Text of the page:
|Jmol-3D images||Image 1|
|Molar mass||86.13 g/mol|
|Melting point||−45 °C (−49 °F; 228 K)|
|Boiling point||88 °C (190 °F; 361 K)|
|Except where noted otherwise, data are given for materials in their standard state (at 25 °C (77 °F), 100 kPa)|
|(what is: / ?)|
Tetrahydropyran is the organic compound consisting of a saturated six-membered ring containing five carbon atoms and one oxygen atom. The compound is a colourless volatile liquid, but is obscure. Derivatives of tetrahydropyran are, however, more common. Tetrahydropyranyl (THP-) ethers derived from the reaction of alcohols and dihydropyran are common intermediates in organic synthesis. Furthermore, a tetrahydropyran ring system, i.e., five carbon atoms and an oxygen, is the core of pyranose sugars, such as glucose.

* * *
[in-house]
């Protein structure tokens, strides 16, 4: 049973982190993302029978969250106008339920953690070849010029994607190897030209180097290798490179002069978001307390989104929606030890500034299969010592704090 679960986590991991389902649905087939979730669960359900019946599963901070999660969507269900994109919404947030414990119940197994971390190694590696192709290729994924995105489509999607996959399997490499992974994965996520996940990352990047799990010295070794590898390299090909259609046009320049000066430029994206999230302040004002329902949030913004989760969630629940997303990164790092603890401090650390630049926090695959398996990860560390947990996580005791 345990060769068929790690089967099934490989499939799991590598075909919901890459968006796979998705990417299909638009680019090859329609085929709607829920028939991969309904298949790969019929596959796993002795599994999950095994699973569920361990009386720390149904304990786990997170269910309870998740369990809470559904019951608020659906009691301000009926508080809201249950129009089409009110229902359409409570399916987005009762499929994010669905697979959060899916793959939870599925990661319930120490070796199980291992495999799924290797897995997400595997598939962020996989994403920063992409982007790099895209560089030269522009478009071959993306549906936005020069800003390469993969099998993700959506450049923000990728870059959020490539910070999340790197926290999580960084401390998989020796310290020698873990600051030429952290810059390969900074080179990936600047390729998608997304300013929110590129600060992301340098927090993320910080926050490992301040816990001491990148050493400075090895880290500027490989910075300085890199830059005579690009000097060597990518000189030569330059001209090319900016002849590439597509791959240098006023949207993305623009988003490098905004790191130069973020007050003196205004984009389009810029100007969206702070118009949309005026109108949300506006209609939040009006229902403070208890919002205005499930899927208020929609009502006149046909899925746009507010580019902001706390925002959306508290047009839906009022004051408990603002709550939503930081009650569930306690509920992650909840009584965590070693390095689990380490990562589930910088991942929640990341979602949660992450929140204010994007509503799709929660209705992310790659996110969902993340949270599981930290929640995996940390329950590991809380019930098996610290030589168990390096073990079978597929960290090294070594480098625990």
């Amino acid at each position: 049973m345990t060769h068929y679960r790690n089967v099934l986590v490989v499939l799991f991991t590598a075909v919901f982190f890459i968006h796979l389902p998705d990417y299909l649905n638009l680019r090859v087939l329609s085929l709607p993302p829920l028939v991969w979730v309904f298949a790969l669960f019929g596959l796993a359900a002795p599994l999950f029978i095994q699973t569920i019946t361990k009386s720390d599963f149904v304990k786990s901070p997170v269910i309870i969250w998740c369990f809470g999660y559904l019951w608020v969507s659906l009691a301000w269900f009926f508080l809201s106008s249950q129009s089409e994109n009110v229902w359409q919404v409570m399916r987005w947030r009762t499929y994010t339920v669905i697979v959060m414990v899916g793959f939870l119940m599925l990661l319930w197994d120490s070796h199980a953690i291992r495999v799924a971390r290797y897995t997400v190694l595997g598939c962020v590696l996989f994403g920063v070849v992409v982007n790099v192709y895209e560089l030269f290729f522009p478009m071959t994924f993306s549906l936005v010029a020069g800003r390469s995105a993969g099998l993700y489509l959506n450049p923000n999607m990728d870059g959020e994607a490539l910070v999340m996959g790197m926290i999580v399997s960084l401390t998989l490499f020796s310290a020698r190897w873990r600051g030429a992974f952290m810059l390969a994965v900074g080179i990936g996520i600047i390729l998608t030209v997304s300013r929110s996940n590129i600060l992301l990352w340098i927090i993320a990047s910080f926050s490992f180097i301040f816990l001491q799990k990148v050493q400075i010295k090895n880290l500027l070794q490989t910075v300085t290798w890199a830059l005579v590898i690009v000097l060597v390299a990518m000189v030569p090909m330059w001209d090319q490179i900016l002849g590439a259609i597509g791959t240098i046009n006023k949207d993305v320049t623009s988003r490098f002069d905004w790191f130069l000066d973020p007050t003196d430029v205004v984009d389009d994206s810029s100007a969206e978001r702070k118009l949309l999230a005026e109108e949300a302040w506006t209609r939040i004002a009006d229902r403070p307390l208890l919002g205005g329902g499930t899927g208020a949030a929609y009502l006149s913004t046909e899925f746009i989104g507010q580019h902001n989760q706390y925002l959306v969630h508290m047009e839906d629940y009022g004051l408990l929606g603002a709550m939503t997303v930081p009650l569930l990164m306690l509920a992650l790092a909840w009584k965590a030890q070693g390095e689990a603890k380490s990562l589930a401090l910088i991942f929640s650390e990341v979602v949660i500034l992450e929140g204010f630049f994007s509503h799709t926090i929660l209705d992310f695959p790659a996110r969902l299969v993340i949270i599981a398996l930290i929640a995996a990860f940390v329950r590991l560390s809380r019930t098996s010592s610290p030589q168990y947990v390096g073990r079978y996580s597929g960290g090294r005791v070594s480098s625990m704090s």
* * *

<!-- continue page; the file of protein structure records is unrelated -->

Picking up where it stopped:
In organic synthesis, the 2-tetrahydropyranyl group is used as a protecting group for alcohols. Reaction of the alcohol with dihydropyran forms a tetrahydropyranyl ether, protecting the alcohol from a variety of reactions. The alcohol can later be restored readily by acidic hydrolysis with formation of 5-hydroxypentanal.